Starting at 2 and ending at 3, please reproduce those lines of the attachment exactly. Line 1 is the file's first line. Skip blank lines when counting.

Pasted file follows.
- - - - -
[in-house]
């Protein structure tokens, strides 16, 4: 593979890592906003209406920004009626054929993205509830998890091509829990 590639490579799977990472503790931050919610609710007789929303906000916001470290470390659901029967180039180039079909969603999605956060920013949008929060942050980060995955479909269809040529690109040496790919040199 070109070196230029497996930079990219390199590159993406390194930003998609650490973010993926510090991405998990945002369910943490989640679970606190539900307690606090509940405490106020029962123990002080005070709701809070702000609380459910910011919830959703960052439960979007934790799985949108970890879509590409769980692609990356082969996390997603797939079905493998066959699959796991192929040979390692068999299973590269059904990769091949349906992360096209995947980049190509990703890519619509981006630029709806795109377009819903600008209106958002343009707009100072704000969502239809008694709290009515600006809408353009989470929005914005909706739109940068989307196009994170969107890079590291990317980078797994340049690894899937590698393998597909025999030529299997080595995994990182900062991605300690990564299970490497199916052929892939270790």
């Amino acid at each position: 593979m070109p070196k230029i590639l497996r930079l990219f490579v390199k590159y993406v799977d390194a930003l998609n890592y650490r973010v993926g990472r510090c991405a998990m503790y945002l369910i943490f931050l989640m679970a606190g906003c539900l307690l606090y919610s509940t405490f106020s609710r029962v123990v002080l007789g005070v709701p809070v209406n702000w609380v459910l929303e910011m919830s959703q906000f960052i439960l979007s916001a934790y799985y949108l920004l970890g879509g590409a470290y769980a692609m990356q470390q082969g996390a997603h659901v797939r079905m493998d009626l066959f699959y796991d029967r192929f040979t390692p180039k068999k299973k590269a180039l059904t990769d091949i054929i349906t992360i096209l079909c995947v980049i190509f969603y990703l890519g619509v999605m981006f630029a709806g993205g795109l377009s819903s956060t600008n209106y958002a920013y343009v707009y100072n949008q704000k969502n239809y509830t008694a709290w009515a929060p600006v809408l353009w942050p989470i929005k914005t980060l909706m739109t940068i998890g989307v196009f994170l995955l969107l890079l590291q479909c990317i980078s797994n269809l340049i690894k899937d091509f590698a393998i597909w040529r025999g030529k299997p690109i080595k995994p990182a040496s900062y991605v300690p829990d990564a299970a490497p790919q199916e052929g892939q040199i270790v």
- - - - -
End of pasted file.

């Protein structure tokens, strides 16, 4: 593979890592906003209406920004009626054929993205509830998890091509829990 590639490579799977990472503790931050919610609710007789929303906000916001470290470390659901029967180039180039079909969603999605956060920013949008929060942050980060995955479909269809040529690109040496790919040199 070109070196230029497996930079990219390199590159993406390194930003998609650490973010993926510090991405998990945002369910943490989640679970606190539900307690606090509940405490106020029962123990002080005070709701809070702000609380459910910011919830959703960052439960979007934790799985949108970890879509590409769980692609990356082969996390997603797939079905493998066959699959796991192929040979390692068999299973590269059904990769091949349906992360096209995947980049190509990703890519619509981006630029709806795109377009819903600008209106958002343009707009100072704000969502239809008694709290009515600006809408353009989470929005914005909706739109940068989307196009994170969107890079590291990317980078797994340049690894899937590698393998597909025999030529299997080595995994990182900062991605300690990564299970490497199916052929892939270790």
């Amino acid at each position: 593979m070109p070196k230029i590639l497996r930079l990219f490579v390199k590159y993406v799977d390194a930003l998609n890592y650490r973010v993926g990472r510090c991405a998990m503790y945002l369910i943490f931050l989640m679970a606190g906003c539900l307690l606090y919610s509940t405490f106020s609710r029962v123990v002080l007789g005070v709701p809070v209406n702000w609380v459910l929303e910011m919830s959703q906000f960052i439960l979007s916001a934790y799985y949108l920004l970890g879509g590409a470290y769980a692609m990356q470390q082969g996390a997603h659901v797939r079905m493998d009626l066959f699959y796991d029967r192929f040979t390692p180039k068999k299973k590269a180039l059904t990769d091949i054929i349906t992360i096209l079909c995947v980049i190509f969603y990703l890519g619509v999605m981006f630029a709806g993205g795109l377009s819903s956060t600008n209106y958002a920013y343009v707009y100072n949008q704000k969502n239809y509830t008694a709290w009515a929060p600006v809408l353009w942050p989470i929005k914005t980060l909706m739109t940068i998890g989307v196009f994170l995955l969107l890079l590291q479909c990317i980078s797994n269809l340049i690894k899937d091509f590698a393998i597909w040529r025999g030529k299997p690109i080595k995994p990182a040496s900062y991605v300690p829990d990564a299970a490497p790919q199916e052929g892939q040199i270790v």